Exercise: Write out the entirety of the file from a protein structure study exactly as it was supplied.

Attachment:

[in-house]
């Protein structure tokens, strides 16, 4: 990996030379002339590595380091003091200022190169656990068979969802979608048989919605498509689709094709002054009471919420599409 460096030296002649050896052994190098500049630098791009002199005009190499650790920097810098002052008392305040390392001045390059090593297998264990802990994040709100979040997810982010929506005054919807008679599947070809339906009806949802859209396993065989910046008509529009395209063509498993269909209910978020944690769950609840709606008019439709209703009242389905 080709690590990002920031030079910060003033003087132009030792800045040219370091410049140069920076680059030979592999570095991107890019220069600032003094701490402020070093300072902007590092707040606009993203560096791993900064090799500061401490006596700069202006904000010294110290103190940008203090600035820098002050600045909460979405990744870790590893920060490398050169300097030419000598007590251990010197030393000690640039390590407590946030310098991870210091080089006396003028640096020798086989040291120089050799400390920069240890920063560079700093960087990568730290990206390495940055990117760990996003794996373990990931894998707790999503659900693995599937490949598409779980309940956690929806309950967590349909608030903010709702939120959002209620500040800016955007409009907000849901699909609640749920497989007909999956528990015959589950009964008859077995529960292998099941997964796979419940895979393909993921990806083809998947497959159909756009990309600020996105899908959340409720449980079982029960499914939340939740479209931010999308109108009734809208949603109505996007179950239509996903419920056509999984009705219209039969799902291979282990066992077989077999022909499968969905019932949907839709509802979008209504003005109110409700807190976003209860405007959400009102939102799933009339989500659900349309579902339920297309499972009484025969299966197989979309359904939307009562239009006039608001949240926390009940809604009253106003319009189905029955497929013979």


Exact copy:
[in-house]
């Protein structure tokens, strides 16, 4: 990996030379002339590595380091003091200022190169656990068979969802979608048989919605498509689709094709002054009471919420599409 460096030296002649050896052994190098500049630098791009002199005009190499650790920097810098002052008392305040390392001045390059090593297998264990802990994040709100979040997810982010929506005054919807008679599947070809339906009806949802859209396993065989910046008509529009395209063509498993269909209910978020944690769950609840709606008019439709209703009242389905 080709690590990002920031030079910060003033003087132009030792800045040219370091410049140069920076680059030979592999570095991107890019220069600032003094701490402020070093300072902007590092707040606009993203560096791993900064090799500061401490006596700069202006904000010294110290103190940008203090600035820098002050600045909460979405990744870790590893920060490398050169300097030419000598007590251990010197030393000690640039390590407590946030310098991870210091080089006396003028640096020798086989040291120089050799400390920069240890920063560079700093960087990568730290990206390495940055990117760990996003794996373990990931894998707790999503659900693995599937490949598409779980309940956690929806309950967590349909608030903010709702939120959002209620500040800016955007409009907000849901699909609640749920497989007909999956528990015959589950009964008859077995529960292998099941997964796979419940895979393909993921990806083809998947497959159909756009990309600020996105899908959340409720449980079982029960499914939340939740479209931010999308109108009734809208949603109505996007179950239509996903419920056509999984009705219209039969799902291979282990066992077989077999022909499968969905019932949907839709509802979008209504003005109110409700807190976003209860405007959400009102939102799933009339989500659900349309579902339920297309499972009484025969299966197989979309359904939307009562239009006039608001949240926390009940809604009253106003319009189905029955497929013979």